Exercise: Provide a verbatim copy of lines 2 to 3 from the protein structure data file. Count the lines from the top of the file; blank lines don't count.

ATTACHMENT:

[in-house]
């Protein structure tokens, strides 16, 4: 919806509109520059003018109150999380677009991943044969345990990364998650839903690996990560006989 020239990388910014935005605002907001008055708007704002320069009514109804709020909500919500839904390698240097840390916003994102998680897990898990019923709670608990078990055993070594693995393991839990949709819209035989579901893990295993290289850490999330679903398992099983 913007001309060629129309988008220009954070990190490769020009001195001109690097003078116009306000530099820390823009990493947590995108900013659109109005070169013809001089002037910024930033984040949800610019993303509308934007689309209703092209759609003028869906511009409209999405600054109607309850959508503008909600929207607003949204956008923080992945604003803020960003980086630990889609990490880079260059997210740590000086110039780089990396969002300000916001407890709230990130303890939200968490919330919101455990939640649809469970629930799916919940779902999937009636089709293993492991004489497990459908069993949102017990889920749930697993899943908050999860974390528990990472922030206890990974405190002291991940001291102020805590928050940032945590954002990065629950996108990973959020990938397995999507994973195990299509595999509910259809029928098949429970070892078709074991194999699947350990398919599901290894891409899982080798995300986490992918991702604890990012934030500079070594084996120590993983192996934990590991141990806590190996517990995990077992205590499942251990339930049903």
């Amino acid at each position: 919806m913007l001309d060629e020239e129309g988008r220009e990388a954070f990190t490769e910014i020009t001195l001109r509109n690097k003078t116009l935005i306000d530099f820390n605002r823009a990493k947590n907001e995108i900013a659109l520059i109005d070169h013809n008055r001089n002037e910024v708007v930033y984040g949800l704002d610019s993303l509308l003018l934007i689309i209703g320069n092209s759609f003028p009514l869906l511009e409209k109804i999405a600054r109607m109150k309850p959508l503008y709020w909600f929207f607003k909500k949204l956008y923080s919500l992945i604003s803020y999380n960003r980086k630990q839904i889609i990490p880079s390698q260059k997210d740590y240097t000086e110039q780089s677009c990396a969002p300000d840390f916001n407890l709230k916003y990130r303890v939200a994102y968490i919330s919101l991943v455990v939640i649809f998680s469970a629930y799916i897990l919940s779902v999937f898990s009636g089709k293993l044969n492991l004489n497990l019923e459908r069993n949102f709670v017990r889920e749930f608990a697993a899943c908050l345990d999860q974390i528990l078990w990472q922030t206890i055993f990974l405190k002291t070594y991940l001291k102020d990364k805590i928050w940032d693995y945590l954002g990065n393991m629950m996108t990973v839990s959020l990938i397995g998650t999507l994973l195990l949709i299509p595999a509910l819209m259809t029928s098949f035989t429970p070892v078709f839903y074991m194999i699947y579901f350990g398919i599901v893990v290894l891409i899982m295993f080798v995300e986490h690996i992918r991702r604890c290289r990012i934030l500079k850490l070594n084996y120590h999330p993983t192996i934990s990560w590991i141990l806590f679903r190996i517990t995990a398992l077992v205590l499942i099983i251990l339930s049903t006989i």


């Protein structure tokens, strides 16, 4: 919806509109520059003018109150999380677009991943044969345990990364998650839903690996990560006989 020239990388910014935005605002907001008055708007704002320069009514109804709020909500919500839904390698240097840390916003994102998680897990898990019923709670608990078990055993070594693995393991839990949709819209035989579901893990295993290289850490999330679903398992099983 913007001309060629129309988008220009954070990190490769020009001195001109690097003078116009306000530099820390823009990493947590995108900013659109109005070169013809001089002037910024930033984040949800610019993303509308934007689309209703092209759609003028869906511009409209999405600054109607309850959508503008909600929207607003949204956008923080992945604003803020960003980086630990889609990490880079260059997210740590000086110039780089990396969002300000916001407890709230990130303890939200968490919330919101455990939640649809469970629930799916919940779902999937009636089709293993492991004489497990459908069993949102017990889920749930697993899943908050999860974390528990990472922030206890990974405190002291991940001291102020805590928050940032945590954002990065629950996108990973959020990938397995999507994973195990299509595999509910259809029928098949429970070892078709074991194999699947350990398919599901290894891409899982080798995300986490992918991702604890990012934030500079070594084996120590993983192996934990590991141990806590190996517990995990077992205590499942251990339930049903």
């Amino acid at each position: 919806m913007l001309d060629e020239e129309g988008r220009e990388a954070f990190t490769e910014i020009t001195l001109r509109n690097k003078t116009l935005i306000d530099f820390n605002r823009a990493k947590n907001e995108i900013a659109l520059i109005d070169h013809n008055r001089n002037e910024v708007v930033y984040g949800l704002d610019s993303l509308l003018l934007i689309i209703g320069n092209s759609f003028p009514l869906l511009e409209k109804i999405a600054r109607m109150k309850p959508l503008y709020w909600f929207f607003k909500k949204l956008y923080s919500l992945i604003s803020y999380n960003r980086k630990q839904i889609i990490p880079s390698q260059k997210d740590y240097t000086e110039q780089s677009c990396a969002p300000d840390f916001n407890l709230k916003y990130r303890v939200a994102y968490i919330s919101l991943v455990v939640i649809f998680s469970a629930y799916i897990l919940s779902v999937f898990s009636g089709k293993l044969n492991l004489n497990l019923e459908r069993n949102f709670v017990r889920e749930f608990a697993a899943c908050l345990d999860q974390i528990l078990w990472q922030t206890i055993f990974l405190k002291t070594y991940l001291k102020d990364k805590i928050w940032d693995y945590l954002g990065n393991m629950m996108t990973v839990s959020l990938i397995g998650t999507l994973l195990l949709i299509p595999a509910l819209m259809t029928s098949f035989t429970p070892v078709f839903y074991m194999i699947y579901f350990g398919i599901v893990v290894l891409i899982m295993f080798v995300e986490h690996i992918r991702r604890c290289r990012i934030l500079k850490l070594n084996y120590h999330p993983t192996i934990s990560w590991i141990l806590f679903r190996i517990t995990a398992l077992v205590l499942i099983i251990l339930s049903t006989i």